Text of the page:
A war’s outcome is determined by more than bullets and bombs. In our digital age, the proliferation of new media venues has magnified the importance of information – whether its content is true or purposely false – in battling an enemy and defending the public.
In this book, Philip Seib, one of the world’s leading experts on media and war, offers a probing analysis of the role of information in warfare from the Second World War to the present day and beyond. He focuses on some of the thorniest issues on the contemporary agenda: When untruthful and inflammatory information poisons a nation’s political processes and weakens its social fabric, what kind of response is appropriate? How can media literacy help citizens defend themselves against information warfare? Should militaries place greater emphasis on crippling their adversaries with information rather than kinetic force?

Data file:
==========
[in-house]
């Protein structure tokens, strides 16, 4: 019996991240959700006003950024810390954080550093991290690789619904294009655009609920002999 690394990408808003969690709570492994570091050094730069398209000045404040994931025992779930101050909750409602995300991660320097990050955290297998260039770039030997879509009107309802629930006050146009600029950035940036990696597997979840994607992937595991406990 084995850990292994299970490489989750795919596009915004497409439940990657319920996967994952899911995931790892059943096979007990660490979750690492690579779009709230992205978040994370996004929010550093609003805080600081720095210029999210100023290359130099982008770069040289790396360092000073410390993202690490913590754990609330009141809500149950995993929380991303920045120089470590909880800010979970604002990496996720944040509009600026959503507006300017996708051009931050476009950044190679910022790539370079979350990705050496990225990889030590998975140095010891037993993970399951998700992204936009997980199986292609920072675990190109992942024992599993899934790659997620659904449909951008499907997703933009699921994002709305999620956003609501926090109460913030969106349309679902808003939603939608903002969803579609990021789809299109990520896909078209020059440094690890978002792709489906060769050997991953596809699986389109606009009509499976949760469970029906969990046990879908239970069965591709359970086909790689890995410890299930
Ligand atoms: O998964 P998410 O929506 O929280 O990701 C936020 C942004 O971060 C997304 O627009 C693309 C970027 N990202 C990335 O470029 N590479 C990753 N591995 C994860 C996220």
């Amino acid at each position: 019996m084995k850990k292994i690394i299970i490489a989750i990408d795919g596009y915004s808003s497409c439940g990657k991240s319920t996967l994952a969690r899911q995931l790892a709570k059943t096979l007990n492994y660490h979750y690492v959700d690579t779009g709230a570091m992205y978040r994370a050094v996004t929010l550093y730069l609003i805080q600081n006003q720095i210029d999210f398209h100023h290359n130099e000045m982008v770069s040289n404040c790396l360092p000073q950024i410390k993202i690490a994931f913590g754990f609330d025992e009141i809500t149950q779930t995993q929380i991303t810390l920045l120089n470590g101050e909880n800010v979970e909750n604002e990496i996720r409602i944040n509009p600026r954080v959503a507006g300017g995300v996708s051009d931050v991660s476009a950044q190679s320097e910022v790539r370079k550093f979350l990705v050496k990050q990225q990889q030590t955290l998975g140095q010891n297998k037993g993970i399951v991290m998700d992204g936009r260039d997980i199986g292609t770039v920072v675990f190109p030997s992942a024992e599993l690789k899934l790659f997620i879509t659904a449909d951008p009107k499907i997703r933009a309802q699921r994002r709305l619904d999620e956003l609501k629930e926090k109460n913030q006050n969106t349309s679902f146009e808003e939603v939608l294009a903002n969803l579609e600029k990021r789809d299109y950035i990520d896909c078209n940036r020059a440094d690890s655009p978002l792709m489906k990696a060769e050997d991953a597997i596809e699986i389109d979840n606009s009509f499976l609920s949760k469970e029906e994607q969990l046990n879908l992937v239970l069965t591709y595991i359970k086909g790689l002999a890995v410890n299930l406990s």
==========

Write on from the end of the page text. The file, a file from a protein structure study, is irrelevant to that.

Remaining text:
Well-written and wide-ranging, <i>Information at War</i> suggests answers to key questions with which governments, journalists, and the public must grapple during the years ahead. Information at war affects us all, and this book shows us how.